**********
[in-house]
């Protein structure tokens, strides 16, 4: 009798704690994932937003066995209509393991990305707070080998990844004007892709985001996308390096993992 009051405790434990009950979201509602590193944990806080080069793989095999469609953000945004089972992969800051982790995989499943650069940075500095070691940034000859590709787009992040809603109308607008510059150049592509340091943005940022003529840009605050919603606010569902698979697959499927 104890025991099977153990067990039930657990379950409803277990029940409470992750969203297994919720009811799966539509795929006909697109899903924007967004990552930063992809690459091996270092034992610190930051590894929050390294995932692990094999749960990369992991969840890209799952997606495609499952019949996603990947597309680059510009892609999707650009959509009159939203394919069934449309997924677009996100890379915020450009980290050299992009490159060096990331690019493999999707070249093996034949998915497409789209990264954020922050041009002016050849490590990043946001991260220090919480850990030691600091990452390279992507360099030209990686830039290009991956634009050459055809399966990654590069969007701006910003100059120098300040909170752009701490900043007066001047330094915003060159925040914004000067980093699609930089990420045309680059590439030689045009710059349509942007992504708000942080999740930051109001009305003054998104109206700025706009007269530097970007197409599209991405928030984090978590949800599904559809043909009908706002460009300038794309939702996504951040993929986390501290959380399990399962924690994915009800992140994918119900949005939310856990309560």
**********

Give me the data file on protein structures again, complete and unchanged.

[in-house]
């Protein structure tokens, strides 16, 4: 009798704690994932937003066995209509393991990305707070080998990844004007892709985001996308390096993992 009051405790434990009950979201509602590193944990806080080069793989095999469609953000945004089972992969800051982790995989499943650069940075500095070691940034000859590709787009992040809603109308607008510059150049592509340091943005940022003529840009605050919603606010569902698979697959499927 104890025991099977153990067990039930657990379950409803277990029940409470992750969203297994919720009811799966539509795929006909697109899903924007967004990552930063992809690459091996270092034992610190930051590894929050390294995932692990094999749960990369992991969840890209799952997606495609499952019949996603990947597309680059510009892609999707650009959509009159939203394919069934449309997924677009996100890379915020450009980290050299992009490159060096990331690019493999999707070249093996034949998915497409789209990264954020922050041009002016050849490590990043946001991260220090919480850990030691600091990452390279992507360099030209990686830039290009991956634009050459055809399966990654590069969007701006910003100059120098300040909170752009701490900043007066001047330094915003060159925040914004000067980093699609930089990420045309680059590439030689045009710059349509942007992504708000942080999740930051109001009305003054998104109206700025706009007269530097970007197409599209991405928030984090978590949800599904559809043909009908706002460009300038794309939702996504951040993929986390501290959380399990399962924690994915009800992140994918119900949005939310856990309560």